Some competitions immediately catapult architects into architectural history. Gerhard Kallmann, who died June 19 in Boston at the age of 97, earned his place in the pantheon early in his long career when he and his collaborators, Michael McKinnell and Edward Knowles, all teachers at Columbia, won the competition for Boston City Hall in 1962. There were 256 entries in two rounds; the final vote was unanimous.
Boston was in decline. Architecture, as a means of shaping society and revitalizing cities, was ascendant. Their design for the historic site at the center of the old city was a masterpiece, self-confident and inventive.
What Kallmann, McKinnell & Knowles offered was a heroic portrait of contemporary civic government. The concrete structure grew up from a vast field of brick on Herculean concrete pilotis that supported a floating block of offices enclosed by a modular façade of precast concrete panels. The pilotis liberated the ground, creating open public space where, in the spirit of the times, demonstrators could gather on staircases designed for sit-ins, or for spontaneous meetings in the central courtyard, ringed by the doughnut of offices above. The vast plaza was sized for the large demonstrations. The people owned the building.
Deeply and conspicuously democratic, the massive and uncompromising design was also a critique of the increasingly anemic Modernism of the period, when unimaginative boxes with flat curtain walls were impoverishing skylines and street life.
With its overhanging mass of offices, City Hall commanded the surrounding urban space with an authority appropriate for the seat of civic government. Unlike the nearby office buildings, there was power and authenticity in the concrete left raw, plus a countervailing warmth in the carpet of red brick that flowed from the plaza through the building to the escarpment of brick out back.
A systems building with repetitive modules on the façade of the offices upstairs, the design projected exceptional sculptural forms cantilevering off the façade, housing special functions, including the mayor’s office, Council chamber, and library. The formal complexity was not gratuitous, but designed to visually chart function and hierarchy for the public reading the building outside. The design rivaled even Paul Rudolph’s efforts as America’s pre-eminent practitioner of Brutalism (a term too often tied with the English word brute rather than the original French word brut, or raw). The force of the structure resided in the strong presence projected by “unvarnished” materials and transformed the precedent set in France by Le Corbusier at the monastery of La Tourette.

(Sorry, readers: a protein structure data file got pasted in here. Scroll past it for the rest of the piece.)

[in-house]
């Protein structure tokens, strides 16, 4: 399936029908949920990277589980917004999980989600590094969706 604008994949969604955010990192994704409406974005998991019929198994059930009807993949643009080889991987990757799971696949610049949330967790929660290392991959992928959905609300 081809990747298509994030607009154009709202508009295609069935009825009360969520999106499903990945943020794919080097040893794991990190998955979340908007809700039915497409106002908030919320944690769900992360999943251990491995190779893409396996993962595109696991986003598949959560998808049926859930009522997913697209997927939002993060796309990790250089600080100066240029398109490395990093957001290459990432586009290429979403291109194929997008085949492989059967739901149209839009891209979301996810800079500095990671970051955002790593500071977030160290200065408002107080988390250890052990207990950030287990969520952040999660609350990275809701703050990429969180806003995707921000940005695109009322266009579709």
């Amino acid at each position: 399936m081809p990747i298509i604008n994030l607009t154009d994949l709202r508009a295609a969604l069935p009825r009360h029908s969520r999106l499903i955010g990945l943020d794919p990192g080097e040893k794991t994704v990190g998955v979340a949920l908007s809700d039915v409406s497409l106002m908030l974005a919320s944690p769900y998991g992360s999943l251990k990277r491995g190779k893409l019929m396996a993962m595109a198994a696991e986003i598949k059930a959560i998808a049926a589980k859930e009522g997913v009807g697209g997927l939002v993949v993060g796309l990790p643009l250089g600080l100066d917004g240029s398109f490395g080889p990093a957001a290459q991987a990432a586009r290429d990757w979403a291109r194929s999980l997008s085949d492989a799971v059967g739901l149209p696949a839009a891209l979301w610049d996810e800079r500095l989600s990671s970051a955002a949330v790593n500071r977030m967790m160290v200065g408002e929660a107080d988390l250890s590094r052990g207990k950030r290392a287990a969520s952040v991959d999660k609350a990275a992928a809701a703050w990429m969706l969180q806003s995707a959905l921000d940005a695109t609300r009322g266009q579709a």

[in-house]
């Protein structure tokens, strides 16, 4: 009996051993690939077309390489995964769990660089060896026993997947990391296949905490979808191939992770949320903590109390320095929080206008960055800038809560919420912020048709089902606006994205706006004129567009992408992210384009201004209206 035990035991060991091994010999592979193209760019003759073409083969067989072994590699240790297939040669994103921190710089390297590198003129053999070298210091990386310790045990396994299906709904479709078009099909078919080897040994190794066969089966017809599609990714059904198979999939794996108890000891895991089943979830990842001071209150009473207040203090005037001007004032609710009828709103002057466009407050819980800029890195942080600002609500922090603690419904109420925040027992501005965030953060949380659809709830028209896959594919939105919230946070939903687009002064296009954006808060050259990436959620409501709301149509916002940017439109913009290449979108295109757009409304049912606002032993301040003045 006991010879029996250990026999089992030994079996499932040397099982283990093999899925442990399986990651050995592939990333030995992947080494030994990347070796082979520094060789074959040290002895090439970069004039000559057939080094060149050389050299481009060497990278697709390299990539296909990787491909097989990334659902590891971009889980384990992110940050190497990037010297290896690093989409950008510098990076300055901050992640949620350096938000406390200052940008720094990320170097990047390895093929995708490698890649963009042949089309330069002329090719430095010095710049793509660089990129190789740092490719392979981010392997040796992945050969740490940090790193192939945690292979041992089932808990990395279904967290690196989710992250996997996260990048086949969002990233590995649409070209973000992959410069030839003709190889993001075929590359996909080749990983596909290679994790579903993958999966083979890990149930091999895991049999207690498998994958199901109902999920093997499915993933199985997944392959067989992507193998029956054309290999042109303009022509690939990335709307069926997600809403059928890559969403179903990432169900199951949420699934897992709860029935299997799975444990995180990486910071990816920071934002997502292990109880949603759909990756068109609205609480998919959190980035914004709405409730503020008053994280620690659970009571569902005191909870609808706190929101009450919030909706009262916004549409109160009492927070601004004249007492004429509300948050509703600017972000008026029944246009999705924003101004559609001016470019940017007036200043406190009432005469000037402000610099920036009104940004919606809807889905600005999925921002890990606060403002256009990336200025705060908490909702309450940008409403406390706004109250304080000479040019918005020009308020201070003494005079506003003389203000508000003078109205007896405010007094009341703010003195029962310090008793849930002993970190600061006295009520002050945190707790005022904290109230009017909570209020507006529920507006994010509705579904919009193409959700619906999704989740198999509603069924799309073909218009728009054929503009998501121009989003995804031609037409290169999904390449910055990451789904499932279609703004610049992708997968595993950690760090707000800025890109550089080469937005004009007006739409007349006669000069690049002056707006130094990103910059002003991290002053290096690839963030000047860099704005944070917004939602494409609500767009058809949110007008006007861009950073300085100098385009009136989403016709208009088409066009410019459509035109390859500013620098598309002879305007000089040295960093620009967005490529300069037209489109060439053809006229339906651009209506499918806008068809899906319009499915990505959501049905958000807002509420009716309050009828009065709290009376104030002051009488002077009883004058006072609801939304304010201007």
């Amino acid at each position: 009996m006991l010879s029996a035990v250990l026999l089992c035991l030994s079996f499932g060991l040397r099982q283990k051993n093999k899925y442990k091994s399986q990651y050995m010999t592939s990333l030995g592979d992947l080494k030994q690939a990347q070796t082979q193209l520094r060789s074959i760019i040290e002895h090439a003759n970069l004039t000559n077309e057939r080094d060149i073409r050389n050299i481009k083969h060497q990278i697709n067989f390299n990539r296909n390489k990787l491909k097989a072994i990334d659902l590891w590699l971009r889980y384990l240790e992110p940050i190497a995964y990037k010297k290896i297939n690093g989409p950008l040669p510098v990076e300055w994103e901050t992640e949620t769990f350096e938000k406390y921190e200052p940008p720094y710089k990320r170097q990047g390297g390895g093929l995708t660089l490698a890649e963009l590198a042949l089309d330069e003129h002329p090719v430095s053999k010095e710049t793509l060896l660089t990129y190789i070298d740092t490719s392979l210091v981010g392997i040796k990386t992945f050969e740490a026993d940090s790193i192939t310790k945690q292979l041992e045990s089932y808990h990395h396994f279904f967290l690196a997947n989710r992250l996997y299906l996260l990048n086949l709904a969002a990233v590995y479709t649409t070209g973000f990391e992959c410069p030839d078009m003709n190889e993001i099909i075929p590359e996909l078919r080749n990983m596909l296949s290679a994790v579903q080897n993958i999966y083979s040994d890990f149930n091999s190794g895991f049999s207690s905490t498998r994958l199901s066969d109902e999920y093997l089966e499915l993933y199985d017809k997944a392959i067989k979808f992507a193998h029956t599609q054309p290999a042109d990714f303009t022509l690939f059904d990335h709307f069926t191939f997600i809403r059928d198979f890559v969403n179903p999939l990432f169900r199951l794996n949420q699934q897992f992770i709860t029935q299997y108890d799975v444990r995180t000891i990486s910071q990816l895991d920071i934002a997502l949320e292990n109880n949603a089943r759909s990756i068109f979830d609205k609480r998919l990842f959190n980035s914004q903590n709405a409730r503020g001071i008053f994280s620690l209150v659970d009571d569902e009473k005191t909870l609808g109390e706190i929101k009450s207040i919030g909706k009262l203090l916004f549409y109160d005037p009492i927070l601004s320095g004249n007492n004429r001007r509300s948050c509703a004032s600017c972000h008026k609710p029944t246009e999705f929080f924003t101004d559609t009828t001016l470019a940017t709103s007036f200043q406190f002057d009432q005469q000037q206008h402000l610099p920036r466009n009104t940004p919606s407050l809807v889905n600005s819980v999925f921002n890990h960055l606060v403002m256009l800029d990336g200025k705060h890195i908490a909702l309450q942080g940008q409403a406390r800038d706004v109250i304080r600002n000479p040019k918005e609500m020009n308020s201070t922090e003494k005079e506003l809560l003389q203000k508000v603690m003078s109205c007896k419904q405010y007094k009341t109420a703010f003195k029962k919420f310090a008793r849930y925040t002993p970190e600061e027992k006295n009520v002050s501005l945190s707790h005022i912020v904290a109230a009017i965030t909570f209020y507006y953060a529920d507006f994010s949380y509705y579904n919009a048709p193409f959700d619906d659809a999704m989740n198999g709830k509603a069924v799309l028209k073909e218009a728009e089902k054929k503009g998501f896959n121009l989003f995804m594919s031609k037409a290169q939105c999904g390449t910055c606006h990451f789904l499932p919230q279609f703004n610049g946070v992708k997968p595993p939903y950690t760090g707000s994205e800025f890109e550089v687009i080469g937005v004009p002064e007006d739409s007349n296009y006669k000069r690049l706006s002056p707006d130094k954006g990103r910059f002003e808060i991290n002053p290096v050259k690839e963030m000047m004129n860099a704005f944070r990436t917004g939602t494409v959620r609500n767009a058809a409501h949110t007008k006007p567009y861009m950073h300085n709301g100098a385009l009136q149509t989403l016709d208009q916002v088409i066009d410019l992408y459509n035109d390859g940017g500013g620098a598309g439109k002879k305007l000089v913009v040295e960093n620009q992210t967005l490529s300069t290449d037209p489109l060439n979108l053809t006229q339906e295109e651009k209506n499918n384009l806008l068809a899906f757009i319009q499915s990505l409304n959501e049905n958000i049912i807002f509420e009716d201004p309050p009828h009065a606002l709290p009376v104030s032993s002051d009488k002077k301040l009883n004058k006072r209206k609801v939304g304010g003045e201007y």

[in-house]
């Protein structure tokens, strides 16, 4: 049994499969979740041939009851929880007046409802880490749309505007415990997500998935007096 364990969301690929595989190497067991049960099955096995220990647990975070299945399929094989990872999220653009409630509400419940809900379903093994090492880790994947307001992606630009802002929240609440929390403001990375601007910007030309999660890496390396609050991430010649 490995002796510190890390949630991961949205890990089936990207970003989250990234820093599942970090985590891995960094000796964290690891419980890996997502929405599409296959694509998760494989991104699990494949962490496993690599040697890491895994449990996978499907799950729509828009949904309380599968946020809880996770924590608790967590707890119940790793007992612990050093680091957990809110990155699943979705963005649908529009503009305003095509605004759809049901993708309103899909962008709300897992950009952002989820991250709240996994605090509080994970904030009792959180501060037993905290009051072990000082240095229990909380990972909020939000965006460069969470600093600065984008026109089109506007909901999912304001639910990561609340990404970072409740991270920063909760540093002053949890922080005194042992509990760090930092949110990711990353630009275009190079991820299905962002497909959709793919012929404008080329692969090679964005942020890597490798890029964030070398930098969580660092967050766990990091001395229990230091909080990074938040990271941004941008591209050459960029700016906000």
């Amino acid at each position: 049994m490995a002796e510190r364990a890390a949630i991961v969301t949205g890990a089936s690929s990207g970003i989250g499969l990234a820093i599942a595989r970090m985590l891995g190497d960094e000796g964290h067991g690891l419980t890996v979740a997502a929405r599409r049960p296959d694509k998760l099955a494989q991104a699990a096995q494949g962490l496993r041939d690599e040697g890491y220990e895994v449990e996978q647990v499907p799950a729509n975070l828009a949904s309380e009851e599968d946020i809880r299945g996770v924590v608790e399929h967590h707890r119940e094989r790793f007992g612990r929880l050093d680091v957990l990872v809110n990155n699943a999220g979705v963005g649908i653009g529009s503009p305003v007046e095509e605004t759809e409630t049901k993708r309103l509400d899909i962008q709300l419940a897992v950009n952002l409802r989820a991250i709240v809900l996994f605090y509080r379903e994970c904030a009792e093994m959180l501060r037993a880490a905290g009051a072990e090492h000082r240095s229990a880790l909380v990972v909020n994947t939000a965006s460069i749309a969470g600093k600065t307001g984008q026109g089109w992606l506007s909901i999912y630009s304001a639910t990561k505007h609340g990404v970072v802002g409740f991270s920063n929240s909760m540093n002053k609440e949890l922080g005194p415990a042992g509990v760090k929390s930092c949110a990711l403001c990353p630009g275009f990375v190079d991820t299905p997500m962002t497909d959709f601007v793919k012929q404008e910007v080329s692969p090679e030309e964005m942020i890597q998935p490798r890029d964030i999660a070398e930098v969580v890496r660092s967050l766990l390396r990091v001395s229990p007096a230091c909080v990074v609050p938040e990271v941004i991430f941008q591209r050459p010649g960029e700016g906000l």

Somewhat brooding, the design has been controversial from the beginning, sharing the fate of other Brutalist buildings. One mayor proposed tearing it down, though the more reasonable solution to its perceived problems is the proposal to upgrade the building systems to current standards.
Kallmann and his partners went on to design other robust buildings in Boston, including the Government Center Garage (1970) and the Boston Five Cents Savings Bank (1973), that flexed their precast concrete musculature. Kallmann enlisted as a professor at Harvard’s Graduate School of Design, where he would teach design studios for decades. I was one of his students, and he patiently encouraged us to use drawing as a tool to study their projects: if it was not on paper, he couldn’t and wouldn’t see it. Drawing was the discipline for understanding and developing the idea, for seeing just how to turn a corner. The master frequently sided with students in their dealings with the school bureaucracy: he lent his considerable stature to the vulnerable.
The Brutalism he practiced so brilliantly proved unsustainable in the face of cumulative social change, and popular taste gravitated to more obvious expressions of history, especially in the Northeast. The libraries, headquarters and embassies the firm went on to design took on regional coloring, making more conspicuous references to history and context. The nearly domestic typology of the firm’s American Academy of Arts and Sciences in Cambridge (1981), with hipped roofs, was a turning point to a more obviously contextual architecture.
Kallmann, who was born in Berlin in 1915 and trained at the Architectural Association in London before moving to the United States in 1948, was deeply cultivated and principled, and the common thread that ran through his buildings was their high degree of civility, especially their humanity toward users. His gaze civilized every design that passed across his drafting table.